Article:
If This Isn’t Enough Of A Wake-Up Call For Egypt, Then What Is?


ISTANBUL — When I first watched the viral video from Sunday night’s celebration for newly elected Egyptian President Abdel-Fattah el-Sissi, it was hard to make out what actually happened. A faceless, surging mob. Police shooting in the air. Chaos.

And then, a young woman’s naked body filled the frame. Around her, hands grabbed and pushed and pulled. Her clothing had been ripped off. The woman’s backside was bruised and bloodied from being beaten and sexually violated, and her most intimate areas were exposed to a crowd of thousands, and now the world, on social media. The woman — just one of several reported victims of assault in Tahrir Square on Sunday night, like so many other nights — narrowly escaped with her life.

Friends and colleagues in Egypt told me not to watch the video. “It will make you sick,” they warned.

When I finally sat down to watch the two-minute clip, I found myself wishing I could cry. But I was grossly unaffected. Like many other women in Egypt, I had brushed off and blocked out the close calls and the daily humiliation on the streets. But now, after leaving Egypt and relocating to Turkey last week, it’s time to remember.

There was the time a male colleague and I were chased by a frenzied mob of men, seemingly intent on violating me for covering an Islamist rally in their neighborhood. There was the moment an older man simply told me to run for my life as a group of leering men surged nearby in a dark street leading to Tahrir Square. I’ll never forget the look on the face of the frantic female stranger who piled into a friend’s car with me to escape. And then there was the night last November, when for the first time I saw a gang of men in Tahrir chase and beat a woman, seemingly out of nowhere. Families gleefully watched a soccer match on TV several paces away, unaware or perhaps just ignoring the mass attack.

Egypt is a country of contradictions: politically, socially, religiously. One contradiction, in particular, has stuck with me. Despite the country’s sexualized violence against women — marital rape, incest, female genital mutilation, and all-too-frequent assaults in public spaces — Egypt is a country of furiously strong women. Like the girl in the blue bra whose photo went viral after security forces beat her for protesting. The plump woman with strong hands who, despite not having a man to support her in a highly patriarchal culture, proudly runs a corner store and demands respect. And the mother who threatened to leave her husband after he suggested their young daughter have her clitoris surgically removed, like a reported 91 percent of women in Egypt aged 14 to 49.

And then there are the strong Egyptian men who refuse to accept that violent sexual behavior is the new norm. There’s the middle-aged police officer who says he doesn’t recognize the generation of young men who hiss at women and grope them in broad daylight (even though the soldiers who guard his police station often do just that). The fresh-faced teenage boy who, in the middle of a crowd, leads two women to a taxi to make sure they’re safe, gently closing the door behind them. And the broad-shouldered translator who doubles as a bodyguard, pushing through a group of aggressive men and telling a female journalist she needs to leave the protest “right now.”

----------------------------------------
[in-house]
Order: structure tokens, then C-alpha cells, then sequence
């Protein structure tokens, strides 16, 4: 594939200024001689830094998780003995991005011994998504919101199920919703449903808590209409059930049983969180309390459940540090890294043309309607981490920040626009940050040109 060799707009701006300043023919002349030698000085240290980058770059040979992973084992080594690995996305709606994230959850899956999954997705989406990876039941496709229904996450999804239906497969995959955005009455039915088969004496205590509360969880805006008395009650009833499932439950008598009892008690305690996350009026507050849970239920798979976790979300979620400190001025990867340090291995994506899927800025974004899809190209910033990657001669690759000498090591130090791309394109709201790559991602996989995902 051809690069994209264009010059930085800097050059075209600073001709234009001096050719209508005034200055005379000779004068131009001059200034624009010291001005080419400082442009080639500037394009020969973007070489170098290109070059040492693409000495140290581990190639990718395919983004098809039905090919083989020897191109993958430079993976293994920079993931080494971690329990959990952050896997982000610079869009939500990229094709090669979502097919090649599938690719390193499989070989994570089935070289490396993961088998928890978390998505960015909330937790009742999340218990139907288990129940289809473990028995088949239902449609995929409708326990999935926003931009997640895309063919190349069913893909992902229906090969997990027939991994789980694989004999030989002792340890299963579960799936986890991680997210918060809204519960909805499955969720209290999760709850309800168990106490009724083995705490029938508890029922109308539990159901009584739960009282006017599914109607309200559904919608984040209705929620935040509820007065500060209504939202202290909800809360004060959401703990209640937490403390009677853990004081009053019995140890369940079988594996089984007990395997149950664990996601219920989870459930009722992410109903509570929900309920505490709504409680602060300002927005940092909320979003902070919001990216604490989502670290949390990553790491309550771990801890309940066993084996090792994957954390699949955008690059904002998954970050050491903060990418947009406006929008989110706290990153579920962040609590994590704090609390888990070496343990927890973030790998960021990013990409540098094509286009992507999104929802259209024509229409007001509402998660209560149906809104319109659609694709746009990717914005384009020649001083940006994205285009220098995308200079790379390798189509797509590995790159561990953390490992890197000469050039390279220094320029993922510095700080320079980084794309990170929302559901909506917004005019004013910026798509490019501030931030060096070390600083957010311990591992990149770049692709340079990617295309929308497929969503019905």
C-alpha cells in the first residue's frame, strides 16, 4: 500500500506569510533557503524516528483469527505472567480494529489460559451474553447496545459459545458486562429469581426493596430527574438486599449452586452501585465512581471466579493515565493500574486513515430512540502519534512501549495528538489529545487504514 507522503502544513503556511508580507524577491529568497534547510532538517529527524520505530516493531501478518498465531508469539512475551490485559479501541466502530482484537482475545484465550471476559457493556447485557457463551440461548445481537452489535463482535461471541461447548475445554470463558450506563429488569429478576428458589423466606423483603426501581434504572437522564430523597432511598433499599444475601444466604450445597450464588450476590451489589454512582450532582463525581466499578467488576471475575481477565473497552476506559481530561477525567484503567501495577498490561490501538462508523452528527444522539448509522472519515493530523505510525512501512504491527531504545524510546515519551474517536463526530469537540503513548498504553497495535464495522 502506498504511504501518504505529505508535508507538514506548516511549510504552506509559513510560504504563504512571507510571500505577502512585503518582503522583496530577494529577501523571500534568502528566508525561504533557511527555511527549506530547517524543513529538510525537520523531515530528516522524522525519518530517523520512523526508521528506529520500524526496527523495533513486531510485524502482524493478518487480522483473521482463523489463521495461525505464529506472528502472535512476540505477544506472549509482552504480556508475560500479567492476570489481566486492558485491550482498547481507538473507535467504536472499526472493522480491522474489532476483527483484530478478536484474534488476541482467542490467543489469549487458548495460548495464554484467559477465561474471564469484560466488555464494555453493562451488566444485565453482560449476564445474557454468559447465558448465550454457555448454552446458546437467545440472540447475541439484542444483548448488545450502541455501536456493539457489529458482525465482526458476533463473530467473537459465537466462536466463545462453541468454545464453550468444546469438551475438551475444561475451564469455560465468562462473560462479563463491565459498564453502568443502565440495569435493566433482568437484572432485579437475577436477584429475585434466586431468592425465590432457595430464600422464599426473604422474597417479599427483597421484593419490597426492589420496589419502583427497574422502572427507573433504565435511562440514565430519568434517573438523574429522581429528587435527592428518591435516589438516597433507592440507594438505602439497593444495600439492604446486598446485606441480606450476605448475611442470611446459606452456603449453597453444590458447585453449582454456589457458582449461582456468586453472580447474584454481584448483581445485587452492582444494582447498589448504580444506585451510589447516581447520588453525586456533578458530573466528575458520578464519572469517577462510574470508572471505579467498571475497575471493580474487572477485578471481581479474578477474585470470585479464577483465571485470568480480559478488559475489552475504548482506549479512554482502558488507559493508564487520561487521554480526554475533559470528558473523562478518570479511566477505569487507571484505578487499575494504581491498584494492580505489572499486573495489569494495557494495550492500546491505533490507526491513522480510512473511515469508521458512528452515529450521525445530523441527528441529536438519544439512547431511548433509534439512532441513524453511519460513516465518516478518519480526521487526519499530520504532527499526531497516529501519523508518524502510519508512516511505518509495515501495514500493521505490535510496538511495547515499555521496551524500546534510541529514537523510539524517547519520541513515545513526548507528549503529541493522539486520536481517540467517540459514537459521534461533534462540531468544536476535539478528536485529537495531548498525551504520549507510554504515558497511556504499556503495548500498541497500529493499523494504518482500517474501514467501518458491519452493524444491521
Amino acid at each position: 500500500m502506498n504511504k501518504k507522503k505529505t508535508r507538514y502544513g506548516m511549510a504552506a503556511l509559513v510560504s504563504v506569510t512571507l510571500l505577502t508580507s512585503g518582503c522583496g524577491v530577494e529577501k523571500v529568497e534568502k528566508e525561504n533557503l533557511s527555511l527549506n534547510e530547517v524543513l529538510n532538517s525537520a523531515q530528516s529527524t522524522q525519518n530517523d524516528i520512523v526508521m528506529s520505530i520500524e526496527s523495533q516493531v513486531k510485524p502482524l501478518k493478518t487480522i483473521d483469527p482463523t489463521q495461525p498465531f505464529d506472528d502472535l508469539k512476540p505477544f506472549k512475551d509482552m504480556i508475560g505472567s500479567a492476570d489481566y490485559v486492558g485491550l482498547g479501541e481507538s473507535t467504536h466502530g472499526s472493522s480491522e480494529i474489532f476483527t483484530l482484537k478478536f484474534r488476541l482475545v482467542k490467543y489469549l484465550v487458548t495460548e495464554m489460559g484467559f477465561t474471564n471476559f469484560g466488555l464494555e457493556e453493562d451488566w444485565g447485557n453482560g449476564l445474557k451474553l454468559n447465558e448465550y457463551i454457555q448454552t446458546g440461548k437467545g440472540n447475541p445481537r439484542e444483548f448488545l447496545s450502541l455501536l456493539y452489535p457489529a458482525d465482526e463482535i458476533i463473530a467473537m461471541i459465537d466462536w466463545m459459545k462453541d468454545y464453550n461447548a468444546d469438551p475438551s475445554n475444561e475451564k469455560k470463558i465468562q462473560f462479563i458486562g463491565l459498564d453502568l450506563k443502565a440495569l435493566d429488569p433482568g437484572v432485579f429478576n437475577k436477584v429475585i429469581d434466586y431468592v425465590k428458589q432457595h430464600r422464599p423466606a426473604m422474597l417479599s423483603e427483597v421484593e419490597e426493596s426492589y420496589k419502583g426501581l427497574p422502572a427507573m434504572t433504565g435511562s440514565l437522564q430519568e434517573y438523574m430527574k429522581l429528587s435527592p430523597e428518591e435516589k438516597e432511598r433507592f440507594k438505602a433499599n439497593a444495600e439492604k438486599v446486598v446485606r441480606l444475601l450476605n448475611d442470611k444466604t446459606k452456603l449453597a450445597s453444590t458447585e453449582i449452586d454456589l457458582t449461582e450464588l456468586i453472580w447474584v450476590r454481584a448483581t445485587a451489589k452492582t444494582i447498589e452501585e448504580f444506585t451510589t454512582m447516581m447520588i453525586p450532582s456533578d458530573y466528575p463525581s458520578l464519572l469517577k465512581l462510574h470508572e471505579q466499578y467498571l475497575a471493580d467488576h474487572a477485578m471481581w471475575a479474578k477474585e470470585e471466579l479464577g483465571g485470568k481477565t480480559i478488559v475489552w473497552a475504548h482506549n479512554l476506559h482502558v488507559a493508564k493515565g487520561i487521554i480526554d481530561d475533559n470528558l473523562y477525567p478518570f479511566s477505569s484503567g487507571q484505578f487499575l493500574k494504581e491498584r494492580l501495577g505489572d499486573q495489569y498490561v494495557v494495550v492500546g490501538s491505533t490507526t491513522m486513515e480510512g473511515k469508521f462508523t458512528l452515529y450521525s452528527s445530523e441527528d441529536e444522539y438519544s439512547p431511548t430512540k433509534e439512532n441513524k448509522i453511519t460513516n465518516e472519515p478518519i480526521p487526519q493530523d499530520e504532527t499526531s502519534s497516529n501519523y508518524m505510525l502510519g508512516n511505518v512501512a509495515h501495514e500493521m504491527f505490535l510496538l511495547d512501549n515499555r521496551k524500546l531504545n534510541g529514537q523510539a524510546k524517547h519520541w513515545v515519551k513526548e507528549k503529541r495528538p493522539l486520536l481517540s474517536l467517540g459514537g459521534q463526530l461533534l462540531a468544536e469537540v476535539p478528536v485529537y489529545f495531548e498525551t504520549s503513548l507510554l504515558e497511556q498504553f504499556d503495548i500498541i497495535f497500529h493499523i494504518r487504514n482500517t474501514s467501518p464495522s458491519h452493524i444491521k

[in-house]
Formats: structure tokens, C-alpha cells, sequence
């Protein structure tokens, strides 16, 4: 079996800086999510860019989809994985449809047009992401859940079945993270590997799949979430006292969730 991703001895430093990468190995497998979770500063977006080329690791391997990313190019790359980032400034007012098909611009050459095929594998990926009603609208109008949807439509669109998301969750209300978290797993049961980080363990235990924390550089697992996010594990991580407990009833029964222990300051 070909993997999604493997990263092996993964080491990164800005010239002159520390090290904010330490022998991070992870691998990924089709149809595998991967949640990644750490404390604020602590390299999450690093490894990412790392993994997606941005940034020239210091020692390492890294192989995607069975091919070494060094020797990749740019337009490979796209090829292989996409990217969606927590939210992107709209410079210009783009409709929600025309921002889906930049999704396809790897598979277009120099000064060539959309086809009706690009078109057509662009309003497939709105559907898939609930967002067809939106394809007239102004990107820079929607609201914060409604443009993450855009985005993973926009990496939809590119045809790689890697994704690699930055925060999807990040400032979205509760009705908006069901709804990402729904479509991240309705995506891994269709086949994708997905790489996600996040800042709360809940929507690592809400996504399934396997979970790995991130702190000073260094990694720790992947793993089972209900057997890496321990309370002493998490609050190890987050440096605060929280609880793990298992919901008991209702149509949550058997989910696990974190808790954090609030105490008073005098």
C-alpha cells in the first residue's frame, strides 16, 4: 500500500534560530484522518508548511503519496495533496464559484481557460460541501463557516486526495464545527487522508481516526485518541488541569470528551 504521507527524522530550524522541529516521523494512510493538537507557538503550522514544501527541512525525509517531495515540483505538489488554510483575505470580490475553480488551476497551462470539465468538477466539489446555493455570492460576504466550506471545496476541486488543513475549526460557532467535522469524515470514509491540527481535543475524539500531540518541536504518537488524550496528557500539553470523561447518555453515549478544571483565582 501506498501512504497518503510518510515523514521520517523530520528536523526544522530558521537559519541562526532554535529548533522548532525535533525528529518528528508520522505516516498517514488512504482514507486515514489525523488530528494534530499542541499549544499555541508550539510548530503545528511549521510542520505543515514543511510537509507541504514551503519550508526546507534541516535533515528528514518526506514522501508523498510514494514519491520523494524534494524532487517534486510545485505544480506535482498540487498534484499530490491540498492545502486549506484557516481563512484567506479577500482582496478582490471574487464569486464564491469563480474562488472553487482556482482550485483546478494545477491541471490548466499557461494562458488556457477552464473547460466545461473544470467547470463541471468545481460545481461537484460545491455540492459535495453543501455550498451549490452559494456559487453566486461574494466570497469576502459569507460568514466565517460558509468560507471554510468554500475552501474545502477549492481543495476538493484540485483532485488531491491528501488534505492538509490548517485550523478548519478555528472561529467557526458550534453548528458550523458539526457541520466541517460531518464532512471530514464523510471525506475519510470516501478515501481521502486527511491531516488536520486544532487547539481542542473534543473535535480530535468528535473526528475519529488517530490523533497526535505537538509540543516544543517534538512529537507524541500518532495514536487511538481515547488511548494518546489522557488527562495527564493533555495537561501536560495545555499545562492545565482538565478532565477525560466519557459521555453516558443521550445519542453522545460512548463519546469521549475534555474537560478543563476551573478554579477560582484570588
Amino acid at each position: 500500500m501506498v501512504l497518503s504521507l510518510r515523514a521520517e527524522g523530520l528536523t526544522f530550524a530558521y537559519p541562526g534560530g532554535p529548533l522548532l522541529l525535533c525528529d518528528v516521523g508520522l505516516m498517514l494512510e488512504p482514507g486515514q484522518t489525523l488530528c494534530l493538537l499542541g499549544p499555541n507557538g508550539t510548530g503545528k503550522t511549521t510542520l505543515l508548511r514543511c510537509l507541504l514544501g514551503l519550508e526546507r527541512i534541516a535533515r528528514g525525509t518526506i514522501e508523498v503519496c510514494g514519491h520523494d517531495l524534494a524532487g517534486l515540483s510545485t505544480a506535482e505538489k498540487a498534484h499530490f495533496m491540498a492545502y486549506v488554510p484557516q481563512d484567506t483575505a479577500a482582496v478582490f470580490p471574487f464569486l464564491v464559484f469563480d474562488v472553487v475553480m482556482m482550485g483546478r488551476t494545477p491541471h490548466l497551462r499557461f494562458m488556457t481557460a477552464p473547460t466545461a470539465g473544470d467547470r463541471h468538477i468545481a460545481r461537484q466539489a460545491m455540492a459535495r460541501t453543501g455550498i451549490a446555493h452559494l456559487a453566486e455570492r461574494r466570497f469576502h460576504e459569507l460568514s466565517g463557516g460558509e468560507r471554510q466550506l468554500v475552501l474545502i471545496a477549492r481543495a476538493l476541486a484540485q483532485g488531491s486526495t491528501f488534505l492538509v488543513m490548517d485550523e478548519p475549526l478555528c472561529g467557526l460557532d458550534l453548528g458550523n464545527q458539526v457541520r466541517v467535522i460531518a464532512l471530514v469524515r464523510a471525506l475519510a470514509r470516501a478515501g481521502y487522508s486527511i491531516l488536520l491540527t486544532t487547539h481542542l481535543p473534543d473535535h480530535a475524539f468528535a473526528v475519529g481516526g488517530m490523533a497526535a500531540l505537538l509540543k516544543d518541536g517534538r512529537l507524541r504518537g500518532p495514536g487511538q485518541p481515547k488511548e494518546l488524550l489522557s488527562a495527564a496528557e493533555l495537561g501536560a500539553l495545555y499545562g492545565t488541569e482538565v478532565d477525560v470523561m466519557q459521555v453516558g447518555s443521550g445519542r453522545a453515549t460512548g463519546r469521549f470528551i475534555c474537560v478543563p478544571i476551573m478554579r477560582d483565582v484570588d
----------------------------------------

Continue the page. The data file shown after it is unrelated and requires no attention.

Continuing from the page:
It’s easy to forget these strong characters when a female Egyptian television anchor laughs about Sunday’s assaults, saying the boys were just “having a good time.” When a male nurse sends sexual text messages to a woman after performing emergency surgery on her, when a father playfully teaches his prepubescent son how to catcall women outside of a Cairo metro stop, and when a military leader, now Egypt’s president, publicly defends forced “virginity tests” on female protesters.

Seven men were arrested following Sunday’s attack, and two days later el-Sissi ordered strict implementation of a new law meant to address sexual harassment. But some rights groups and activists say they fear the law isn’t enough, or that it won’t be taken seriously. Security forces now tasked with enforcing the law often blame victims and harass women themselves.

Soon after Sunday’s attack, several of my female Egyptian friends shared an event on Facebook called Walk Like An Egyptian Woman. It’s a planned protest — now illegal without prior consent from the government — set for Saturday in solidarity with the women who were violently attacked in Tahrir, and women everywhere in Egypt who face violence every day. So far, more than 13,000 people have said they will attend. We’ll see if the government breaks it up and arrests people, or if women will be assaulted during the protest, an ironic twist that Egypt knows too well.

“Let’s prove that Egyptian women are strong and that respectful Egyptian men do in fact exist, and they need to be looked up to!” the event description reads. “Leave your political views aside now,” it continued, perhaps commenting on the political blame game that has unfolded following the weekend attack.

“This is something that should unite us all because it happens to all kinds of women, which could be you, your friend, your sister, your mother, your cousin, your wife, anyone you know!”

I won’t be at the protest, but I know many friends and colleagues, both Egyptians and foreigners, who are planning to attend. It is this spirit, this enraged insistence that things must change, that initially drew me to Egypt’s story, despite the country’s current protest-weary political atmosphere.

And as I take a step back to reflect on Egypt in the wake of Sunday’s mob attacks, I can’t help but wonder, perhaps naively, if this could be a real breaking point. Because if mob assaults at a celebration for a president who promises security don’t prove to be enough of a wake-up call, then I don’t know what is.